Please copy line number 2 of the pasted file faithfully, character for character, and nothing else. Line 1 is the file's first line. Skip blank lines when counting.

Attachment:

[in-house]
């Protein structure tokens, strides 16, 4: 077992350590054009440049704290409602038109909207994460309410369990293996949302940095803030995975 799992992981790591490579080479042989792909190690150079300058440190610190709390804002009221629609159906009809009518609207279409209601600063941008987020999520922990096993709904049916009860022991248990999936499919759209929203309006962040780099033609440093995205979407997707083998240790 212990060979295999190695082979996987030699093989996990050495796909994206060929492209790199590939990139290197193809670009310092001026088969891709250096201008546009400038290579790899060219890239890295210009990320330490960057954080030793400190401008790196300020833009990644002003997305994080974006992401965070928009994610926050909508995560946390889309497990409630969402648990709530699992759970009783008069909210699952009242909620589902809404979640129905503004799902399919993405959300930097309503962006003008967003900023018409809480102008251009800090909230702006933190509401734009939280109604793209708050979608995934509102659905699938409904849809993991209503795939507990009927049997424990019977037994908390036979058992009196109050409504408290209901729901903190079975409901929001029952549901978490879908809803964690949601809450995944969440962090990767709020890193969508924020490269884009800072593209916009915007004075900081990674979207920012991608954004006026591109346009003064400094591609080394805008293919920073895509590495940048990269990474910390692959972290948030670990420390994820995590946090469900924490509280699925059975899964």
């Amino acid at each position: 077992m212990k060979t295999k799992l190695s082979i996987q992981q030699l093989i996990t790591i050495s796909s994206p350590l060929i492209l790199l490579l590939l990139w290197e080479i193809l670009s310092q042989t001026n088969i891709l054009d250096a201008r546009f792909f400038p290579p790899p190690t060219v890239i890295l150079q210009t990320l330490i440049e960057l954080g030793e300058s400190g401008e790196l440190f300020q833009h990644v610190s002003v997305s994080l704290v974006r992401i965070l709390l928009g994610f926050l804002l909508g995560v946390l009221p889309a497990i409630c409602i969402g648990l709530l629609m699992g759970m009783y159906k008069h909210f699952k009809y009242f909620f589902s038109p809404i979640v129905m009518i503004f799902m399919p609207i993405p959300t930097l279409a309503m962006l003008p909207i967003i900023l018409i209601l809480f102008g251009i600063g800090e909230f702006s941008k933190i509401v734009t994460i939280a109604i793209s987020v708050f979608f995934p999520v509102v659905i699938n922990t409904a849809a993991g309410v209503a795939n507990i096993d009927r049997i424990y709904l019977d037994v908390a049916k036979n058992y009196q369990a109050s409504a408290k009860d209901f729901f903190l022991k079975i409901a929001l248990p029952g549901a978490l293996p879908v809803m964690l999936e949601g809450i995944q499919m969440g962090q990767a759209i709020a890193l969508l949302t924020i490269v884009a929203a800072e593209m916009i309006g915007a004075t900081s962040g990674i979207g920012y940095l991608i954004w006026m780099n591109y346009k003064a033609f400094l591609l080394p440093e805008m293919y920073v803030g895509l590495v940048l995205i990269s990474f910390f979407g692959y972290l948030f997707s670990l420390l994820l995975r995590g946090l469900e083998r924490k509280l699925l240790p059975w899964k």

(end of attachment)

């Protein structure tokens, strides 16, 4: 077992350590054009440049704290409602038109909207994460309410369990293996949302940095803030995975 799992992981790591490579080479042989792909190690150079300058440190610190709390804002009221629609159906009809009518609207279409209601600063941008987020999520922990096993709904049916009860022991248990999936499919759209929203309006962040780099033609440093995205979407997707083998240790 212990060979295999190695082979996987030699093989996990050495796909994206060929492209790199590939990139290197193809670009310092001026088969891709250096201008546009400038290579790899060219890239890295210009990320330490960057954080030793400190401008790196300020833009990644002003997305994080974006992401965070928009994610926050909508995560946390889309497990409630969402648990709530699992759970009783008069909210699952009242909620589902809404979640129905503004799902399919993405959300930097309503962006003008967003900023018409809480102008251009800090909230702006933190509401734009939280109604793209708050979608995934509102659905699938409904849809993991209503795939507990009927049997424990019977037994908390036979058992009196109050409504408290209901729901903190079975409901929001029952549901978490879908809803964690949601809450995944969440962090990767709020890193969508924020490269884009800072593209916009915007004075900081990674979207920012991608954004006026591109346009003064400094591609080394805008293919920073895509590495940048990269990474910390692959972290948030670990420390994820995590946090469900924490509280699925059975899964």